This is a subject that runs to the very heart of what makes photography special for many people. The convulsions that many had when Steve McCurry decided he was in fact a visual storyteller show just how passionate people are about this subject.
Indeed, a more recent example of this occurred when a photography contest winner was found to have submitted an allegedly staged photo. To a certain degree, we’ve allowed photography to be romanticized by believing amazing photos are all about the moment of capture. That’s certainly an idea many travel or photography magazines have encouraged. In this article, you’ll learn about staged photos, spontaneous photos, and why learning both approaches will improve your work.
Getting the moment of capture is often what makes or breaks a photo. Landscape photography isn’t always about this, but a lone hiker in your landscape photo can add narrative. Of course, street photography is almost always about moment of capture. So what can you do that will improve your chances of adding that x-factor to your frame?
Visit Places With Lots Of Action
If you want to exercise your body, you go to a gym, visit the swimming pool or perhaps go for a run. If you want to get good at taking spontaneous photos, you need to visit places that have lots of decisive moments. These places will train your eye to be razor sharp and alive to the potential of a decisive moment before it happens. This is the opposite of a staged photo. You’ll want to visit the following places:
- The Local Market: Find out where your local market is, and when it’s going to be busiest. Some markets are night markets, while your local fish market will be busiest at the crack of dawn. Vendors preparing their stock, street food being prepared, and interaction with customers all have great potential for a decisive moment.
- An Event: Events are also great places to practice. These can be sports events, festivals, or parties. Again interaction between people caught at the decisive moment. You’ll often need a lens with a longer focal length to be effective in this setting.
- A Busy Street: Of course, street photography is what many will think of when you look to take photos with a decisive moment. Get your 50mm prime lens on the camera, and hit the streets looking for interesting characters. It’s often a good idea to choose a location and stop there for a while. Look for those moments of capture to come to you – perhaps against the backdrop of an interesting wall.
Experiment With Focal Distance
The majority of decisive moment photos you’ll take will be street photos. These will be on the street, or perhaps within a street market. The general rule here is to use a 50mm prime lens, though experimenting with other focal lengths can also give you good results. Using a longer focal length means you can stand in a less noticeable location, allowing the action in front of you to unfold naturally. You’ll also feel more comfortable at a distance, and can anticipate your moments of capture and build your skill for anticipation. Once you have a knack for this anticipation, use wider angles and see how your results turn out. Of course, as mentioned before, sports and often event photography require longer focal lengths to capture the action.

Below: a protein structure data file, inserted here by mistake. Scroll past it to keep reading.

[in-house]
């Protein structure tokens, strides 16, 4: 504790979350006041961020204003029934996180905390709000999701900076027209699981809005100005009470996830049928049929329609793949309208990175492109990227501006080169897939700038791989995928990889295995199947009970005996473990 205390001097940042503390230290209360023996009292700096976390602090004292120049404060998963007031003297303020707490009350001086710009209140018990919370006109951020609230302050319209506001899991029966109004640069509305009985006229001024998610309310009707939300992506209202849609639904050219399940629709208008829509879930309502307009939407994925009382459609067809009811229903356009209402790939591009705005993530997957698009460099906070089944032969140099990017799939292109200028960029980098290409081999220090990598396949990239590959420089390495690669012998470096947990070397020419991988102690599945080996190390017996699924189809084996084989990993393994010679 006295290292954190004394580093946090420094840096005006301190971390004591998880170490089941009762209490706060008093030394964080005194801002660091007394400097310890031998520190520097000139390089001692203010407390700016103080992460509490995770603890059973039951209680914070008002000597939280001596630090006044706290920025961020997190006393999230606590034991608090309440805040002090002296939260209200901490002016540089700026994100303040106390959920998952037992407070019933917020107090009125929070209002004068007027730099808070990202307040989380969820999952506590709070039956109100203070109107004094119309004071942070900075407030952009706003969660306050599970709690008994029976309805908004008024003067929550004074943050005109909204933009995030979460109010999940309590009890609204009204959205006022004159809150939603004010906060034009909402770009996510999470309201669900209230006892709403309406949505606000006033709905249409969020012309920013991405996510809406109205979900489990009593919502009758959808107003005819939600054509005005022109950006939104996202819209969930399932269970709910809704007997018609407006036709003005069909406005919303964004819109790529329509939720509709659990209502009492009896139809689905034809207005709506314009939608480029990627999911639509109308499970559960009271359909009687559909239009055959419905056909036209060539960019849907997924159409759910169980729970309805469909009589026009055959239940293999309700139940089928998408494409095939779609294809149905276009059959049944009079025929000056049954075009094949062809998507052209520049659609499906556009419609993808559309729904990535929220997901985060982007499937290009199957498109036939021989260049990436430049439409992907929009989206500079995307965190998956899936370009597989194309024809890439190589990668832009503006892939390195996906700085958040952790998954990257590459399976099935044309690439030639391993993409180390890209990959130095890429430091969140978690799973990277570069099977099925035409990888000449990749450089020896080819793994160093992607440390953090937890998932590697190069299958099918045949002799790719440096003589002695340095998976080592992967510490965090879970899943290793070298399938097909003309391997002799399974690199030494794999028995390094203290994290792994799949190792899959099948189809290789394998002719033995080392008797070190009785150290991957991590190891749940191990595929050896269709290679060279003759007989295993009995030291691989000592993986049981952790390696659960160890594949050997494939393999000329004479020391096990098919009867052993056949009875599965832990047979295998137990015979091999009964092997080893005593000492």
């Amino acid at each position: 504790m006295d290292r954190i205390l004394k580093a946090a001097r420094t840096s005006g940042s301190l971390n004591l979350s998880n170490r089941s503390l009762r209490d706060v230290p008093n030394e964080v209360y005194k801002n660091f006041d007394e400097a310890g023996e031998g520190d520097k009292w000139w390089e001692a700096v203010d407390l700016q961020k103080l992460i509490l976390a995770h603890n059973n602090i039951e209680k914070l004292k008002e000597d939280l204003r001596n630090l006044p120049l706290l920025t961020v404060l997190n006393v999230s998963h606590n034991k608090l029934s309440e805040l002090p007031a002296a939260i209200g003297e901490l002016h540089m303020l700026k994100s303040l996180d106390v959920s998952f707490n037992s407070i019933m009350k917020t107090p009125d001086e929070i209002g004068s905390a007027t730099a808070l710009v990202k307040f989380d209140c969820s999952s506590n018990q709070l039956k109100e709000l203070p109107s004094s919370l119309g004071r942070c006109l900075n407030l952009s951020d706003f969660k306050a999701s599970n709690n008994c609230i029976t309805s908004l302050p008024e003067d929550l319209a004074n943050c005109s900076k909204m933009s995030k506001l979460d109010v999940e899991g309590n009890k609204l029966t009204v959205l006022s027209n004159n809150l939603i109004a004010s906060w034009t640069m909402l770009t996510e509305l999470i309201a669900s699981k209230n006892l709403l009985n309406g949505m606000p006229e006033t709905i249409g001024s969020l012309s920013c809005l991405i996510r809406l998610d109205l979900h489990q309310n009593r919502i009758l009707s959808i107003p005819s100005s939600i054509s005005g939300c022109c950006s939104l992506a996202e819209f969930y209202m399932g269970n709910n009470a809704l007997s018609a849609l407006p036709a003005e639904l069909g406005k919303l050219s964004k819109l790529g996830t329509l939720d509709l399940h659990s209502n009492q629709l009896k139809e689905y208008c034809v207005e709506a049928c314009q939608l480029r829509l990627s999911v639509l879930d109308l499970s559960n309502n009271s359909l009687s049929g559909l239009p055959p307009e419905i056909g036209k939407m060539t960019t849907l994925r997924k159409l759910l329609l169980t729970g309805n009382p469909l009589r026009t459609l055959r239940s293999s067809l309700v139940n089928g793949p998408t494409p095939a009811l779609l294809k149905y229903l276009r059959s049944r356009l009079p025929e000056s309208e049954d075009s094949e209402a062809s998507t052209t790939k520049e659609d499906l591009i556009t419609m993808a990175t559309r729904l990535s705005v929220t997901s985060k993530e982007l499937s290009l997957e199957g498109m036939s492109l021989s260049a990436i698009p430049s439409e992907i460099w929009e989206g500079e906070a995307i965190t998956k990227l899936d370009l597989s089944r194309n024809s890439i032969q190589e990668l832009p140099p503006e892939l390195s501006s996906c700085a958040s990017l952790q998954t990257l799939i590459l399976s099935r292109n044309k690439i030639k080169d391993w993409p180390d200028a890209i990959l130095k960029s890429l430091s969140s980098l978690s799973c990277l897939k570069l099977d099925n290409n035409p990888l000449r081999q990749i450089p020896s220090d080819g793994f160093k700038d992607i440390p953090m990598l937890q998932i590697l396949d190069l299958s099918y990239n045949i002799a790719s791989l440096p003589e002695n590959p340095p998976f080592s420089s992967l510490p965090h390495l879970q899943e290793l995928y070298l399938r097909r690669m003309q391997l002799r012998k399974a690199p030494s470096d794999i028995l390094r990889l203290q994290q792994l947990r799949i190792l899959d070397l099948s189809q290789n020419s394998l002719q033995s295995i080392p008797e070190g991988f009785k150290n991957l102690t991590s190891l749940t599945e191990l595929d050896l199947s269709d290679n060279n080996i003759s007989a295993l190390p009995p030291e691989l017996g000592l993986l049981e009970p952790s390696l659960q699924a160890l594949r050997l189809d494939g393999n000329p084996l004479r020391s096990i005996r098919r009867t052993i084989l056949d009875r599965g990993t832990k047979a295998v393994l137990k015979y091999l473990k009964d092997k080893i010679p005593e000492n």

Wait For The Moment To Come To You
This is a little like staged photos, except it’s a natural moment. It could be argued that this is the very opposite of spontaneous, but it is nevertheless a moment of capture. When you take this type of photo you will have a pre-composed frame, and you’re waiting for a person to walk into the right position within your photo. You will need a lot of patience, as you could well be waiting for at least an hour.
- A Frame: Set up your photo and wait for a person to walk into the frame within your photo. This will immediately give your photo a greater narrative. If possible, wait for more than one person to walk into that frame, so you can choose the most interesting subject.
- A Shard Of Light: A great technique to practice a decisive moment is to wait for people to walk into a shard of light. This gives you a defined condition when you need to press the shutter, so you will need to be fast. Look for an indoor location, and a gap in the roof to let the light through. Then expose at around -2 or -3EV for the background, and normal or slightly underexposed for the sunlit area.
Be Quick On The Draw
Of course, there are times you’re just going to have to be lightning fast. You’ll need to have eyes everywhere, constantly alert to possibilities, and seeing things to the side of you as well. Having your camera setting already setup is essential in this scenario. A more forgiving aperture of say f/8 rather than f/1.8 will also help with quick focus. In some cases, you will have to use a larger aperture according to the light levels you are photographing in.
If you’ve been practicing in the market where there are many chances to capture a decisive moment, you will get quicker at bringing the camera to your eye and getting the shot immediately – the same skill you’ll have used to capture people walking into a shard of light.
The opposite of spontaneous photos is staged photos. This style of photography will be what you practice regularly if you work with models, or perhaps take pre-wedding photos for people. Of course, the recent controversy surrounding these is centered on travel photography, which is all meant to be natural moments. If you want the most striking photo possible, though, the ability to control all aspects of the photo will give you maximum creativity. So what goes into a successful photo of this type?
Solo Vs The Group
The photographer who recently ran into trouble with their winning image allegedly used a staged photo from a group photography event. Of course, it’s quite possible to make a staged photo look natural, and for it to carry a strong message. In fact, if it doesn’t, you need to go back to the drawing board.